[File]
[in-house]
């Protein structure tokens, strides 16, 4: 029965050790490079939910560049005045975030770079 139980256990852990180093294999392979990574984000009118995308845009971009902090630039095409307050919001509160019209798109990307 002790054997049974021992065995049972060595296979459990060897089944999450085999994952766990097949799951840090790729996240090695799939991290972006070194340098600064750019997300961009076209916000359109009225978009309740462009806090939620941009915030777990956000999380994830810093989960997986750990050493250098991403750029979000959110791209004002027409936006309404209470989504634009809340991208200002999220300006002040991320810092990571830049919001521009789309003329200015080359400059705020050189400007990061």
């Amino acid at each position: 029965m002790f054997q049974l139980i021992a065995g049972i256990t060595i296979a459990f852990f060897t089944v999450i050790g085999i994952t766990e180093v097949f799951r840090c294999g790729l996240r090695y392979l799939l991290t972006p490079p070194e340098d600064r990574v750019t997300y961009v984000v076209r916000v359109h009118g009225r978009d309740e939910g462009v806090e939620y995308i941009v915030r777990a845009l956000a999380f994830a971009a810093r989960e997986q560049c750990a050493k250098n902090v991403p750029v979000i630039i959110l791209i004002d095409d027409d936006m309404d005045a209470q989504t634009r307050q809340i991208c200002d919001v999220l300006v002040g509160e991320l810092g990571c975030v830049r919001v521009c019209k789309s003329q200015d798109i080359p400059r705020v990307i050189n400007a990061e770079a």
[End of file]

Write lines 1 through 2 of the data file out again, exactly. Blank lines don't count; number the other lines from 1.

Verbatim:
[in-house]
């Protein structure tokens, strides 16, 4: 029965050790490079939910560049005045975030770079 139980256990852990180093294999392979990574984000009118995308845009971009902090630039095409307050919001509160019209798109990307 002790054997049974021992065995049972060595296979459990060897089944999450085999994952766990097949799951840090790729996240090695799939991290972006070194340098600064750019997300961009076209916000359109009225978009309740462009806090939620941009915030777990956000999380994830810093989960997986750990050493250098991403750029979000959110791209004002027409936006309404209470989504634009809340991208200002999220300006002040991320810092990571830049919001521009789309003329200015080359400059705020050189400007990061």